Grant McOmie heads for the big, broad Columbia River in this week's Grant's Getaways to follow a silver rush - a silvery rush of salmon swimming up the river past a sports fishing mecca called "Buoy 10."
It's a trip full of tips, tactics and techniques to catch salmon safely on a stretch of river infamously called "the deadliest river bar in the world" for its number of shipwrecks, capsizes and deadly accidents.
On the Astoria dock at a coal black 4-am, it was hard to say "Good Morning" to my fellow anglers who had gathered - with their lunches, thermoses, rods and reels in hand - to enjoy a daylong fishing adventure.
After all, shimmering stars and a sliver of a gleaming moon held tightly onto night.
But barking sea lions and an inch of daylight squeezing just above the eastern horizon said otherwise.
So did our guide, John Krauthoefer (Firefighter's Guide Service: 503-812-1414,) who told our small group, "Daylight boys - won't be long - so let's button things down, snap up the PFD's and get moving."
We boarded his 25-foot fishing boat and began to slowly motor across the broad-shouldered Columbia, with high hopes for a successful salmon fishing trip.
Despite the early call out, we were bolstered by Krauthoefer's enthusiastic promise of good fishing ahead:
"We're going to start down by the bridge in front of Youngs Bay and try to catch a Chinook and then go out and catch some Coho by Buoy 10. There's a ton of Coho out there this year, so let's go catch fish."
Our fishing guide had been boating across these waters since a teen - more than forty years ago.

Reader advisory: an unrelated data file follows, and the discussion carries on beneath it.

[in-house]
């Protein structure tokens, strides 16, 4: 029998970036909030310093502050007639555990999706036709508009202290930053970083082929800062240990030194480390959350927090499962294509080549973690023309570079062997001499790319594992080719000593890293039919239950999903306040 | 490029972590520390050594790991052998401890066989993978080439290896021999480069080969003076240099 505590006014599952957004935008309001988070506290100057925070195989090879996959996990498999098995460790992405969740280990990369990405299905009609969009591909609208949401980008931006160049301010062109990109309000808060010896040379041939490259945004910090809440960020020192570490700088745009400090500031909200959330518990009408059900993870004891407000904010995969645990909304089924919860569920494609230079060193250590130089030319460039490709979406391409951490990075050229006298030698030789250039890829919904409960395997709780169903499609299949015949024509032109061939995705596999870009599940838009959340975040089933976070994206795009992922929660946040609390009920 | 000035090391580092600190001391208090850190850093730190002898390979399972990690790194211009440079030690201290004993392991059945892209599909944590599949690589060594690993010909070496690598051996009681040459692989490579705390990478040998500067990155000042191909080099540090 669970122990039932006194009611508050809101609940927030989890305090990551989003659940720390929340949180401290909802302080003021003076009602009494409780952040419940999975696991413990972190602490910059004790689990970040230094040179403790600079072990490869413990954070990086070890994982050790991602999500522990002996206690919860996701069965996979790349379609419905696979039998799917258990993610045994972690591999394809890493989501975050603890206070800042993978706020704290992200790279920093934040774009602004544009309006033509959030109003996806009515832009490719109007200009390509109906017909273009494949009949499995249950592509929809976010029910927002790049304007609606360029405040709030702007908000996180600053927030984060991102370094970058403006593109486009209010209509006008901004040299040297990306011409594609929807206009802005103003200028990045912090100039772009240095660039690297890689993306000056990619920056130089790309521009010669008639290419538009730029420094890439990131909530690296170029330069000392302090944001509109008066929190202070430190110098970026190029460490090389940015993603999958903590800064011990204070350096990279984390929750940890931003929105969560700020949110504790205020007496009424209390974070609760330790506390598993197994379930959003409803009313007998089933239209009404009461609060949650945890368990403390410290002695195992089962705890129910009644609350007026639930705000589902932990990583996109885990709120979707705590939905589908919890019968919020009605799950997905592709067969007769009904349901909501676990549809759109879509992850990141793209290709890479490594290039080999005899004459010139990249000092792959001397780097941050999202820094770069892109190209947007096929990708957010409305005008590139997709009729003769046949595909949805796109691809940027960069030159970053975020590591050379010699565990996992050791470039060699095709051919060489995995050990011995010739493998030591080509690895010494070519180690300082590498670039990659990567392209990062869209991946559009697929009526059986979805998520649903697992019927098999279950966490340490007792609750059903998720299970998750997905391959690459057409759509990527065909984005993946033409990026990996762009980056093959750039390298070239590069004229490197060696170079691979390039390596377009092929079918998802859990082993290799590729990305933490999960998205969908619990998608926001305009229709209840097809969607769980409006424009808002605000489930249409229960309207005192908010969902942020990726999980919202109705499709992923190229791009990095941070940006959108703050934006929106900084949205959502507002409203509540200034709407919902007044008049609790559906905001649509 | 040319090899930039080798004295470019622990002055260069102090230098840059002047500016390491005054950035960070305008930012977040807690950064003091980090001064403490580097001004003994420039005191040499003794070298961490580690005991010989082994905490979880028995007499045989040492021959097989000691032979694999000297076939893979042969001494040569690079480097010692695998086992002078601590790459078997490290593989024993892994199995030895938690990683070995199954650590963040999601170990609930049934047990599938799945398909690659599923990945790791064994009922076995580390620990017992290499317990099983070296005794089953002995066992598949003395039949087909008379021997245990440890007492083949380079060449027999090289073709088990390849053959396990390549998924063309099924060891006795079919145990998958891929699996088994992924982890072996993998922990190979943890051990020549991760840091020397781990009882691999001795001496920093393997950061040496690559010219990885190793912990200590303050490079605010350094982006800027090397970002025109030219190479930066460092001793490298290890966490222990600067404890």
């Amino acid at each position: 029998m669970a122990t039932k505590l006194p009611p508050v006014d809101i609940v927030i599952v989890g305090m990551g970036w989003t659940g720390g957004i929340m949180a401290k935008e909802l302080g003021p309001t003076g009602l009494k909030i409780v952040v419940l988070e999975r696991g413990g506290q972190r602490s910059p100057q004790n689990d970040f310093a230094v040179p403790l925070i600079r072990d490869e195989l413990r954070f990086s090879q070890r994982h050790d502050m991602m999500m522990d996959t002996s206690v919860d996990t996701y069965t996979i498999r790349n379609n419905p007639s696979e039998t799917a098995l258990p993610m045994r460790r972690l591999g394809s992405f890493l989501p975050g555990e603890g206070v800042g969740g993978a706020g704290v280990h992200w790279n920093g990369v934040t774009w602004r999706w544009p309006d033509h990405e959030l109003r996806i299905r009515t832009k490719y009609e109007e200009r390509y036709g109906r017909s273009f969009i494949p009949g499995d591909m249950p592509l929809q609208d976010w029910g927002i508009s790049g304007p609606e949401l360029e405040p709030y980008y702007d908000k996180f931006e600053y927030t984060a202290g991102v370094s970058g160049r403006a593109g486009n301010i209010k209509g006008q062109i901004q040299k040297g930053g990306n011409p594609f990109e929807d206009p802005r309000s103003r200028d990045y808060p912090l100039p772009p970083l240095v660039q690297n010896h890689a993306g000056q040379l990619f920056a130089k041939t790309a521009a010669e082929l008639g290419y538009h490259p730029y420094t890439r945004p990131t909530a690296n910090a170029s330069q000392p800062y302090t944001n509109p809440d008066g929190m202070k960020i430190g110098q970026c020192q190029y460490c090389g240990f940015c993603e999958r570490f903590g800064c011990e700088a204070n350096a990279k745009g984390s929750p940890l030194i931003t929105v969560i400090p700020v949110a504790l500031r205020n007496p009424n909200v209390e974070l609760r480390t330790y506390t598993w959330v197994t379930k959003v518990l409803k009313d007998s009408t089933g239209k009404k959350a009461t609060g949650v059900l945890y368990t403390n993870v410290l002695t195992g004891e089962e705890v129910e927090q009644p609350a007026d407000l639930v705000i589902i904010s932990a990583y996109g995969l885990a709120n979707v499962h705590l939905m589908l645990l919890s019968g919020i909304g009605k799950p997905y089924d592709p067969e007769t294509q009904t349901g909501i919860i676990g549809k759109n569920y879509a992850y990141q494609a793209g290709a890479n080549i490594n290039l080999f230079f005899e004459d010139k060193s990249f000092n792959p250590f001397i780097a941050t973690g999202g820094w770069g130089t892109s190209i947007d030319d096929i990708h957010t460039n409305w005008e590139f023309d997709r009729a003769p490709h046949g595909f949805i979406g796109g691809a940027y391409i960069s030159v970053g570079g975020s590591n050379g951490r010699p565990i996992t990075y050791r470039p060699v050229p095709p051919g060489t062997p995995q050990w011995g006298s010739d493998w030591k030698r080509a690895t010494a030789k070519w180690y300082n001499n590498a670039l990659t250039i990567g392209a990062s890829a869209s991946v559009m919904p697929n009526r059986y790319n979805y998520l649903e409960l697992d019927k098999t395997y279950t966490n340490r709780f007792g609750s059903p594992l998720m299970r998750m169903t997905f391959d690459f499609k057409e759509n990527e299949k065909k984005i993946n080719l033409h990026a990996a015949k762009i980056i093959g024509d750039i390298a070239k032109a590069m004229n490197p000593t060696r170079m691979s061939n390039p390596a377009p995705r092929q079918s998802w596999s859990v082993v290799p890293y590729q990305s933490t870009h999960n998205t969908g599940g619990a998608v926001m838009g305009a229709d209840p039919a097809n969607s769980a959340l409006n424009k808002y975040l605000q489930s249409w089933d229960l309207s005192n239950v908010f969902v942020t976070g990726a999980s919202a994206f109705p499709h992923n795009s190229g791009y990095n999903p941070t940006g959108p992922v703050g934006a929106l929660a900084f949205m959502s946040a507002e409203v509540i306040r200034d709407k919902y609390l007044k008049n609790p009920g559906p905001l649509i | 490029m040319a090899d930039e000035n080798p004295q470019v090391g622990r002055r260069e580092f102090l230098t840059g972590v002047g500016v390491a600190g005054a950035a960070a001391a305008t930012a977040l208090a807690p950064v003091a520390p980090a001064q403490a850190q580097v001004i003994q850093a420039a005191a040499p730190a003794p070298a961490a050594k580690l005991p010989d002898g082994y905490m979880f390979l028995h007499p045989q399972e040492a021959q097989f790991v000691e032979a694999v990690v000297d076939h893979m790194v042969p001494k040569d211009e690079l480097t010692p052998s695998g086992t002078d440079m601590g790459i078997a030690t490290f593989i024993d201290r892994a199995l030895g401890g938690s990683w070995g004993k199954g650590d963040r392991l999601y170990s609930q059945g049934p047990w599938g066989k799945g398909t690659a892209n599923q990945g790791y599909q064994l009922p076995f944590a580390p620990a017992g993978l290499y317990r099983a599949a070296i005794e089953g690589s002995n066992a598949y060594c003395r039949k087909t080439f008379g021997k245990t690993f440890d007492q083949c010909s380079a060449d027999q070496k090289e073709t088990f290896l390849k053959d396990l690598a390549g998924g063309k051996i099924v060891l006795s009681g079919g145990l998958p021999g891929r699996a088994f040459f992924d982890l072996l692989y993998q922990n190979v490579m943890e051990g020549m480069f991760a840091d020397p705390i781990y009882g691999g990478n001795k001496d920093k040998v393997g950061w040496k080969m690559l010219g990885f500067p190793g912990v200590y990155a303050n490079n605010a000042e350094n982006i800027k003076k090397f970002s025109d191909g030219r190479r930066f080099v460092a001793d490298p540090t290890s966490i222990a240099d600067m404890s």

But as sunrise brightened our downriver journey John stopped the boat, stared into a stark white wall of fog - and muttered: "Fog comin' in. We may have a problem."
We believed him!
Daylight revealed that a dense fog bank had taken over the lower river.
If we wished to pass through it, we had better be prepared.
"My GPS (Global Positioning System) tells me that there's a green buoy right there - and if you peer into the fog, you can see we're just coming up on it."
I wondered aloud about the fishermen who didn't have GPS on their boats.
He quickly and firmly noted, "Stay on the dock until the fog clears. You're much safer - it's not worth a fish to risk your life - it really isn't."
We slowly trolled and kept eye on the boat's GPS screen, which showed our position in relation to the shipping channel and the surrounding shorelines.
This part of the Columbia River is a busy stretch for inbound and outbound ships.
We certainly did not want to get caught in the middle of it on a busy morning of ship traffic.
All too quickly, John's second sense told him something was just not right.
"Ok - reel in - we're going to move," he ordered.
He wasted little time and moved us a few hundred yards further away from the shipping lane.
It was a good thing!
We heard the ship before we saw it.
And what we saw was gigantic - a massive, two hundred foot long shadow of a ship that moved across the area we had just been trolling our baits.
I looked at my fishing partner, Trey Carskadon, who shared the same obvious expression of relief - then he smiled.
But John was more than a little angry: "That ship is moving in thirty feet of water - well outside the main shipping channel. He's right on the edge - Boys, that was close!"
Carskadon added, "You can just get absolutely turned around in this kind of a fog, so GPS certainly is a must, but even a compass would help. Plus, you better know how to use it. It's essential equipment and I wouldn't come out here without it."
Carskadon is the chairman of the Oregon State Marine Board and he is a boating safety expert when it comes to the fickle Columbia River.
He told me that even in summer, the river conditions often change in a heartbeat:
"Right now the danger is obviously with the fog, but when the wind comes up and you have a lot river traffic out here, it can get downright dangerous. People assume it's like a lake out here, most days it's anything but that."
That much was certain and we'd just experience a good lesson of that fact - but there was another certainty on the river this fine August morning: the river is full of fish.